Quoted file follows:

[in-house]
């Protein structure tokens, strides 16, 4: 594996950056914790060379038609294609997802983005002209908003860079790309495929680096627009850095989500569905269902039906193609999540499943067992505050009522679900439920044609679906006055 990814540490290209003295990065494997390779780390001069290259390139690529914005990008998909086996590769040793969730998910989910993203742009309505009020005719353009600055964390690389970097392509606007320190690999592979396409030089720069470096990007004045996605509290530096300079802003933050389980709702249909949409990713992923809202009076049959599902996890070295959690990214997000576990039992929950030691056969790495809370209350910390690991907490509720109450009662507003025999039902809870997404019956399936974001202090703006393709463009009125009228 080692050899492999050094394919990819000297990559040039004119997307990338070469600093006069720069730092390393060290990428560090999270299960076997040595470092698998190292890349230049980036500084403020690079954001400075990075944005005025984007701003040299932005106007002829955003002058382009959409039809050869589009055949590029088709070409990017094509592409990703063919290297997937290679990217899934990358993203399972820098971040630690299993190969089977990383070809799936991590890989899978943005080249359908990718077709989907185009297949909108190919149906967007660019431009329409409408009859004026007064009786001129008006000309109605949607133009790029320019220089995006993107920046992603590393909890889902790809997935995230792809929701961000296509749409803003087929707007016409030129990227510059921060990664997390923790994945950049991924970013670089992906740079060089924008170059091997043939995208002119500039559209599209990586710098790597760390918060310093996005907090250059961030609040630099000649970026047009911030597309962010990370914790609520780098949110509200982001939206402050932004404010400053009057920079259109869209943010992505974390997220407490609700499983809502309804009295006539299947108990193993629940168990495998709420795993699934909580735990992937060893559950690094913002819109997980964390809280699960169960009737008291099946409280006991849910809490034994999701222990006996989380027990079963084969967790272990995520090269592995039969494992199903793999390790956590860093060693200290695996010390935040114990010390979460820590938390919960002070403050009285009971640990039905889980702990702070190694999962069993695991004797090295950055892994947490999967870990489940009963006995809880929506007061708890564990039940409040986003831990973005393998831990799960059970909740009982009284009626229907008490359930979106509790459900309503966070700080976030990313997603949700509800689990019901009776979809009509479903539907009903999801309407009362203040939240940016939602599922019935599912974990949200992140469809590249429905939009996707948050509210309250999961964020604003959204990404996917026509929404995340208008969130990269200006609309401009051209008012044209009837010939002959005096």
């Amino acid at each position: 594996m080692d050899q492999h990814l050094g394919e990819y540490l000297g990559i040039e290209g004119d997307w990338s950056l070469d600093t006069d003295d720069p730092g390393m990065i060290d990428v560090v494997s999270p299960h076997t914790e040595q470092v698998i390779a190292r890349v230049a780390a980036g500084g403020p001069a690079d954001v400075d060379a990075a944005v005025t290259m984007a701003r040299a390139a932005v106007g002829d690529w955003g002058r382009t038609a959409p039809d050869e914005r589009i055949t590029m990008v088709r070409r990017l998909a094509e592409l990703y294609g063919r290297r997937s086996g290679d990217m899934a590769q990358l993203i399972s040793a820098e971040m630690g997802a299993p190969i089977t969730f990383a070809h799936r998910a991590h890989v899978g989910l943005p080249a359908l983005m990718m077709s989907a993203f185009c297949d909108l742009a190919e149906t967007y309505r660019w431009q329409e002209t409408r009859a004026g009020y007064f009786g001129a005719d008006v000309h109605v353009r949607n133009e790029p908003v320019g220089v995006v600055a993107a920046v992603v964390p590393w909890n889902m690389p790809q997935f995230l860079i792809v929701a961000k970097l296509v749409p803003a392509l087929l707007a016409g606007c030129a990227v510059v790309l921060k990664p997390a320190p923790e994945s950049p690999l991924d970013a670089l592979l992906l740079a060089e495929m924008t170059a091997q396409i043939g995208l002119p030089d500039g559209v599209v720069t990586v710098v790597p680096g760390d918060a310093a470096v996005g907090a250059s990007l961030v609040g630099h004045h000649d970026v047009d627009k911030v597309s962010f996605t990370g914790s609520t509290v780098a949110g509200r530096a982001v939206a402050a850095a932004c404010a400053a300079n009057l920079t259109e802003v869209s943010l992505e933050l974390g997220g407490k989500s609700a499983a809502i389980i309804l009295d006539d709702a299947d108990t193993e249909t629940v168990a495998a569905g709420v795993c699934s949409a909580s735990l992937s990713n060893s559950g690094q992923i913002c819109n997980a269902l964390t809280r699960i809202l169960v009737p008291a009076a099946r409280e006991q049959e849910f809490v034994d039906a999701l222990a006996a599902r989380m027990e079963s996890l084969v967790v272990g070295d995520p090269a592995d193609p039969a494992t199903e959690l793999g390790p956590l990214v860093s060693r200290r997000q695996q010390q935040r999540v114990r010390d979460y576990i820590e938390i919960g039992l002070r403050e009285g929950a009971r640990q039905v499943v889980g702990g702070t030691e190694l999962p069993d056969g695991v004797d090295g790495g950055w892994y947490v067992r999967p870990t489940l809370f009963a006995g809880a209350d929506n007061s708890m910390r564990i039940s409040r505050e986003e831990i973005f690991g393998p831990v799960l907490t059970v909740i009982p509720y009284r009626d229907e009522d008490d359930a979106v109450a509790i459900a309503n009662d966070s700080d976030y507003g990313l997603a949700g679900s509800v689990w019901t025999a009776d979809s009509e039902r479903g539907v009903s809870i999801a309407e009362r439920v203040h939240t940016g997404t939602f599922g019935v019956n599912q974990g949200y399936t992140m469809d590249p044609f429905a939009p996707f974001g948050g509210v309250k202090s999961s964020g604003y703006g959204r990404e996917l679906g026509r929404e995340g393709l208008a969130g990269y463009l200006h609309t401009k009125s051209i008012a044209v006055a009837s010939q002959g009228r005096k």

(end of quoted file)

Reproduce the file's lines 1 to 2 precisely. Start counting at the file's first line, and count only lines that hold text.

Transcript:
[in-house]
């Protein structure tokens, strides 16, 4: 594996950056914790060379038609294609997802983005002209908003860079790309495929680096627009850095989500569905269902039906193609999540499943067992505050009522679900439920044609679906006055 990814540490290209003295990065494997390779780390001069290259390139690529914005990008998909086996590769040793969730998910989910993203742009309505009020005719353009600055964390690389970097392509606007320190690999592979396409030089720069470096990007004045996605509290530096300079802003933050389980709702249909949409990713992923809202009076049959599902996890070295959690990214997000576990039992929950030691056969790495809370209350910390690991907490509720109450009662507003025999039902809870997404019956399936974001202090703006393709463009009125009228 080692050899492999050094394919990819000297990559040039004119997307990338070469600093006069720069730092390393060290990428560090999270299960076997040595470092698998190292890349230049980036500084403020690079954001400075990075944005005025984007701003040299932005106007002829955003002058382009959409039809050869589009055949590029088709070409990017094509592409990703063919290297997937290679990217899934990358993203399972820098971040630690299993190969089977990383070809799936991590890989899978943005080249359908990718077709989907185009297949909108190919149906967007660019431009329409409408009859004026007064009786001129008006000309109605949607133009790029320019220089995006993107920046992603590393909890889902790809997935995230792809929701961000296509749409803003087929707007016409030129990227510059921060990664997390923790994945950049991924970013670089992906740079060089924008170059091997043939995208002119500039559209599209990586710098790597760390918060310093996005907090250059961030609040630099000649970026047009911030597309962010990370914790609520780098949110509200982001939206402050932004404010400053009057920079259109869209943010992505974390997220407490609700499983809502309804009295006539299947108990193993629940168990495998709420795993699934909580735990992937060893559950690094913002819109997980964390809280699960169960009737008291099946409280006991849910809490034994999701222990006996989380027990079963084969967790272990995520090269592995039969494992199903793999390790956590860093060693200290695996010390935040114990010390979460820590938390919960002070403050009285009971640990039905889980702990702070190694999962069993695991004797090295950055892994947490999967870990489940009963006995809880929506007061708890564990039940409040986003831990973005393998831990799960059970909740009982009284009626229907008490359930979106509790459900309503966070700080976030990313997603949700509800689990019901009776979809009509479903539907009903999801309407009362203040939240940016939602599922019935599912974990949200992140469809590249429905939009996707948050509210309250999961964020604003959204990404996917026509929404995340208008969130990269200006609309401009051209008012044209009837010939002959005096």